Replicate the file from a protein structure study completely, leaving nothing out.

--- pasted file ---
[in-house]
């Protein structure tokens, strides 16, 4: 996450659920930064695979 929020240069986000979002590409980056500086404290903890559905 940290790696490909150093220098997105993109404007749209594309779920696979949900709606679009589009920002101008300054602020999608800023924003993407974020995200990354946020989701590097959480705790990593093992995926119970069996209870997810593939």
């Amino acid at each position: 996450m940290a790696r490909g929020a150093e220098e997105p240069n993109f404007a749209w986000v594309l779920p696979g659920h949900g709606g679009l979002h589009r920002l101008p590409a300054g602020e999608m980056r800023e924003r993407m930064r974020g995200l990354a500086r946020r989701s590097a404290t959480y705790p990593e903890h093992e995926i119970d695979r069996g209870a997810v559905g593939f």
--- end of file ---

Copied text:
[in-house]
């Protein structure tokens, strides 16, 4: 996450659920930064695979 929020240069986000979002590409980056500086404290903890559905 940290790696490909150093220098997105993109404007749209594309779920696979949900709606679009589009920002101008300054602020999608800023924003993407974020995200990354946020989701590097959480705790990593093992995926119970069996209870997810593939």
């Amino acid at each position: 996450m940290a790696r490909g929020a150093e220098e997105p240069n993109f404007a749209w986000v594309l779920p696979g659920h949900g709606g679009l979002h589009r920002l101008p590409a300054g602020e999608m980056r800023e924003r993407m930064r974020g995200l990354a500086r946020r989701s590097a404290t959480y705790p990593e903890h093992e995926i119970d695979r069996g209870a997810v559905g593939f």